J Biol Eng. 2023 Aug 29;17(1):56. doi: 10.1186/s13036-023-00371-7.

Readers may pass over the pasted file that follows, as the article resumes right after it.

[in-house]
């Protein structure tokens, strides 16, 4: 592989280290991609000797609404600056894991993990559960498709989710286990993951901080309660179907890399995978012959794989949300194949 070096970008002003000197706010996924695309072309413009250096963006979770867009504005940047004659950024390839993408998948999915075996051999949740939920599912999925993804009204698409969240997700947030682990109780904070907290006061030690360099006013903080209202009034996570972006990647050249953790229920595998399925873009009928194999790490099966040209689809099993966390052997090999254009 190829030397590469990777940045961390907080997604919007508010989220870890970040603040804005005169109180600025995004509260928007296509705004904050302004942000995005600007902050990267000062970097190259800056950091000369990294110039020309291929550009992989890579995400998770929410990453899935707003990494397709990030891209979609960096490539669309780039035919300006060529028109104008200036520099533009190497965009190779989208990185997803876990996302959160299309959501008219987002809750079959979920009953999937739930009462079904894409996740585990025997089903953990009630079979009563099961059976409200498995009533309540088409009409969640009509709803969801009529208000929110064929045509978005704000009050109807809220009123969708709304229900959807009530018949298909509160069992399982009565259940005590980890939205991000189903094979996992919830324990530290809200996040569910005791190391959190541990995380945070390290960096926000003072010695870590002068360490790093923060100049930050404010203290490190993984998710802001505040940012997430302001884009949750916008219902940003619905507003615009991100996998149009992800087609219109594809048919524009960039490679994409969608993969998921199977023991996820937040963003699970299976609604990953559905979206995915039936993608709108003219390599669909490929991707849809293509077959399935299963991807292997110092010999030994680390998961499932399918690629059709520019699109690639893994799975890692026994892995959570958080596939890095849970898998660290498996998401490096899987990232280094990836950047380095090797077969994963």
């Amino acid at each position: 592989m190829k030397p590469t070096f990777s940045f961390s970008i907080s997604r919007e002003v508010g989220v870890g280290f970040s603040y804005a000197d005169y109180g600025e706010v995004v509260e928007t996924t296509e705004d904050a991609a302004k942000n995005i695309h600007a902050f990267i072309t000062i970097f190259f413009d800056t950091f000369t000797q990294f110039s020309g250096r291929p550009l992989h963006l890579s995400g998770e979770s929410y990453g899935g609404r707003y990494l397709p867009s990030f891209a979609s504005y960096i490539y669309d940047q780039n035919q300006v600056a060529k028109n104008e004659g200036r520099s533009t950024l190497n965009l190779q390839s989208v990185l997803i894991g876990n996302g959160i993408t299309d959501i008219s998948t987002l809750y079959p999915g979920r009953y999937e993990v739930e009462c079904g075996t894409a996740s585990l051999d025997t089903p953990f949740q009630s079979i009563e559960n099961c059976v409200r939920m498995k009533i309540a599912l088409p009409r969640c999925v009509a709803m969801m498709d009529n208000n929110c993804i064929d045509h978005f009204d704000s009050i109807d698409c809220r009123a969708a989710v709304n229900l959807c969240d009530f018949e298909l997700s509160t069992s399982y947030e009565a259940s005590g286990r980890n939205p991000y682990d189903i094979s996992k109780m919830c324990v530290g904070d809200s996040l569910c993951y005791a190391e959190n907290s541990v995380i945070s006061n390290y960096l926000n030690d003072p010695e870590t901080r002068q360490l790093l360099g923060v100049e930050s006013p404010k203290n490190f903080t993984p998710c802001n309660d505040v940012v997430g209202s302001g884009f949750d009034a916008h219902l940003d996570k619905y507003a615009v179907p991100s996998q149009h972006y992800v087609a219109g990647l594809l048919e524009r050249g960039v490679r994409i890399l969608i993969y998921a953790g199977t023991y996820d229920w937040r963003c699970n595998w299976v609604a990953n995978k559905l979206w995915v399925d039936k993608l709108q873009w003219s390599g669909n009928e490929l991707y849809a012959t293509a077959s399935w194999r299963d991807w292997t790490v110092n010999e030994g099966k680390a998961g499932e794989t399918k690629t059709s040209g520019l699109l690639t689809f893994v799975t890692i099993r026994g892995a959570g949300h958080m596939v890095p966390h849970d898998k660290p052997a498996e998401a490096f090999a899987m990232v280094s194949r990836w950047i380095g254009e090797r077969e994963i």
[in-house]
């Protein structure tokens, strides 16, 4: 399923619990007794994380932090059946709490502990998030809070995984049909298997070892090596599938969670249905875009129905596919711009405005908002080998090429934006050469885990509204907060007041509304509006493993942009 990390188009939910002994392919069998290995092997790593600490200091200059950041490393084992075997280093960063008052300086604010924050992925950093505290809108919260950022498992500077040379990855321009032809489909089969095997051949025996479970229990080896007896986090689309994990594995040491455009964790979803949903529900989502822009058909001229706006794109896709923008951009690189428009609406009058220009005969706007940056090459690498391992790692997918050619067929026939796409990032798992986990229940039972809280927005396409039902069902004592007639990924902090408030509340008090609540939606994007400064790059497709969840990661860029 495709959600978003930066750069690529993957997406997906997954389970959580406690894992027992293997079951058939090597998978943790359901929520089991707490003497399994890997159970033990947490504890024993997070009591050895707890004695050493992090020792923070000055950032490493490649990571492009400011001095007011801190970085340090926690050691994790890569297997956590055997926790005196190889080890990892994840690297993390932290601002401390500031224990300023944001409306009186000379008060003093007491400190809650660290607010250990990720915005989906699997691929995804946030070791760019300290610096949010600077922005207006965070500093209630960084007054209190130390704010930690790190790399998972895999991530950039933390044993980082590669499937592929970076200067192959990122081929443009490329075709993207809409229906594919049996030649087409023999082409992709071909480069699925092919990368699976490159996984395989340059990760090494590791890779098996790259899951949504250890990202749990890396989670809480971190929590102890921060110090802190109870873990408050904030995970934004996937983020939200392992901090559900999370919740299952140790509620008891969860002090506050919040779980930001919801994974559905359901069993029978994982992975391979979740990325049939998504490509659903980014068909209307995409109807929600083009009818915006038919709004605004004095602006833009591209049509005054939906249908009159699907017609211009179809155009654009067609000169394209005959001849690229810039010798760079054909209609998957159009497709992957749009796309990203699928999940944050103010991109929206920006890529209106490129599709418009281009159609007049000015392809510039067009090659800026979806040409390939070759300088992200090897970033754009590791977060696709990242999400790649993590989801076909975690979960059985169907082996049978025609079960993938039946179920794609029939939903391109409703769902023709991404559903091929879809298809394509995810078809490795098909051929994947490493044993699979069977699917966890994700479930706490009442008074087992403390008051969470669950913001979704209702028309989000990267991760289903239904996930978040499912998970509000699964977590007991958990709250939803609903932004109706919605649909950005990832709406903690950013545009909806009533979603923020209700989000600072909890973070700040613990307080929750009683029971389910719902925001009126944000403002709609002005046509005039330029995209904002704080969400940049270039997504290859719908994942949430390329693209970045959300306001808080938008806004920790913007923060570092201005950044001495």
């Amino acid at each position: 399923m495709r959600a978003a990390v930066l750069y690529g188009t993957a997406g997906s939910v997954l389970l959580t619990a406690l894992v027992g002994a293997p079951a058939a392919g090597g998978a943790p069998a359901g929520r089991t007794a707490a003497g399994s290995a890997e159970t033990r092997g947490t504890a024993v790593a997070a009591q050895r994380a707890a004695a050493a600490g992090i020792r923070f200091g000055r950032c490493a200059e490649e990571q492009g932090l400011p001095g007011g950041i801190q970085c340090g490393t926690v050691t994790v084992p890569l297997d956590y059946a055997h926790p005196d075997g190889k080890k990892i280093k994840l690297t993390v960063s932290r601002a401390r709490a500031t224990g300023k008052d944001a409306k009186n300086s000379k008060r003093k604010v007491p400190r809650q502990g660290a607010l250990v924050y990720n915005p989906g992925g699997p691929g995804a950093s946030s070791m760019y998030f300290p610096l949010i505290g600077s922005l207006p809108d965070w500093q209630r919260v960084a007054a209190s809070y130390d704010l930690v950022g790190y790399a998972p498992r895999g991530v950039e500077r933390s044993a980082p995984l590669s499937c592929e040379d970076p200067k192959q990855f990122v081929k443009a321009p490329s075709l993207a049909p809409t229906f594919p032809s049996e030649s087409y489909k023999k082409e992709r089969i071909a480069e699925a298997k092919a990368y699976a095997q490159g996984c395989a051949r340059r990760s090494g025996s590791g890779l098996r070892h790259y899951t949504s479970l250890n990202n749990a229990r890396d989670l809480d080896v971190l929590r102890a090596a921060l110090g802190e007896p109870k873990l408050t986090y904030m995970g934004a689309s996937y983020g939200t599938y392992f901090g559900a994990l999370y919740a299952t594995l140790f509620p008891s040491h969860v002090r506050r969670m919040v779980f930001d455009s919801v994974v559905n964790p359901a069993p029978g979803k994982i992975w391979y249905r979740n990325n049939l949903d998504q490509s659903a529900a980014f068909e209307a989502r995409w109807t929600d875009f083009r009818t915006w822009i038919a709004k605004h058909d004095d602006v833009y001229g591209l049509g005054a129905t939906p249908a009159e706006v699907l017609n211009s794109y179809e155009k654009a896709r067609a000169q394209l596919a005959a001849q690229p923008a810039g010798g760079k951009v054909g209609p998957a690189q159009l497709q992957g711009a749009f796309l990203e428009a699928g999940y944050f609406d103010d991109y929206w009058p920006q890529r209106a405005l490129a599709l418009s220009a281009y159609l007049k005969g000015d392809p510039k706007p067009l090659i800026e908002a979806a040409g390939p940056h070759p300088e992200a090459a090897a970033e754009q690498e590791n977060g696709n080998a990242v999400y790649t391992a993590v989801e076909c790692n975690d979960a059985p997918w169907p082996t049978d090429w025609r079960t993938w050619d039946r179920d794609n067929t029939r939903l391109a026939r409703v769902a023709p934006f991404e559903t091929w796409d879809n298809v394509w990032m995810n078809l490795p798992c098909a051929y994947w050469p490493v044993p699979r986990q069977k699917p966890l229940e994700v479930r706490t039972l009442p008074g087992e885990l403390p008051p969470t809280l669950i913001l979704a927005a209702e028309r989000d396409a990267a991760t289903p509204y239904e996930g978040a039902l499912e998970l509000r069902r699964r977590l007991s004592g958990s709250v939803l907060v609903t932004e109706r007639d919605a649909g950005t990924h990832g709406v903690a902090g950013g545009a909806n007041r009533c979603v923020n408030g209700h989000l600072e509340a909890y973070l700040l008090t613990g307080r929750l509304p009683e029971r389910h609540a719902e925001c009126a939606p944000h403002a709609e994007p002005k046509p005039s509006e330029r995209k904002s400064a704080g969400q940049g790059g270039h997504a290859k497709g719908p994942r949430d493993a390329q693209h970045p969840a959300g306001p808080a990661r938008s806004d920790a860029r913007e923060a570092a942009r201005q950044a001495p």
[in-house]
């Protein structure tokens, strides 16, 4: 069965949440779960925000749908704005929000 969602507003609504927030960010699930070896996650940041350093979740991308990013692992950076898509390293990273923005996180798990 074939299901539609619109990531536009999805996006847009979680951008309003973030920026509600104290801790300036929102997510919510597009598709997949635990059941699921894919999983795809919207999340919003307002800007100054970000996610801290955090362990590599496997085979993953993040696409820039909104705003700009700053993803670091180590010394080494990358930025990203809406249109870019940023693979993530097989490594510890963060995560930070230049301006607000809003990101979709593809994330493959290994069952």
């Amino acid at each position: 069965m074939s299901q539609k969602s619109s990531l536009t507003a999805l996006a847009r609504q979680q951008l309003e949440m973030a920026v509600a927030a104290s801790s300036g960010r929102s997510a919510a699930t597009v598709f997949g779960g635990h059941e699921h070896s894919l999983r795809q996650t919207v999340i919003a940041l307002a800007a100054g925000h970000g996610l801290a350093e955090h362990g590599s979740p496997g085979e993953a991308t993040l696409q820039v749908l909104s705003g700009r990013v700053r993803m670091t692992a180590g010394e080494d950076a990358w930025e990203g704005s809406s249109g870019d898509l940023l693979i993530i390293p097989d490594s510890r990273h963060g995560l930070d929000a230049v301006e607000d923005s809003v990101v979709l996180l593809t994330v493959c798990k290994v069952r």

The use of biodegradable polymers for treating bone-related diseases has become a focal point in the field of biomedicine. Recent advancements in material technology have expanded the range of materials suitable for orthopaedic implants. Three-dimensional (3D) printing technology has become prevalent in healthcare, and while organ printing is still in its early stages and faces ethical and technical hurdles, 3D printing is capable of creating 3D structures that are supportive and controllable. The technique has shown promise in fields such as tissue engineering and regenerative medicine, and new innovations in cell and bio-printing and printing materials have expanded its possibilities. In clinical settings, 3D printing of biodegradable metals is mainly used in orthopedics and stomatology. 3D-printed patient-specific osteotomy instruments, orthopedic implants, and dental implants have been approved by the US FDA for clinical use. Metals are often used to provide support for hard tissue and prevent complications. Currently, 70-80% of clinically used implants are made from niobium, tantalum, nitinol, titanium alloys, cobalt-chromium alloys, and stainless steels. However, there has been increasing interest in biodegradable metals such as magnesium, calcium, zinc, and iron, with numerous recent findings. The advantages of 3D printing, such as low manufacturing costs, complex geometry capabilities, and short fabrication periods, have led to widespread adoption in academia and industry. 3D printing of metals with controllable structures represents a cutting-edge technology for developing metallic implants for biomedical applications. This review explores existing biomaterials used in 3D printing-based orthopedics as well as biodegradable metals and their applications in developing metallic medical implants and devices. The challenges and future directions of this technology are also discussed.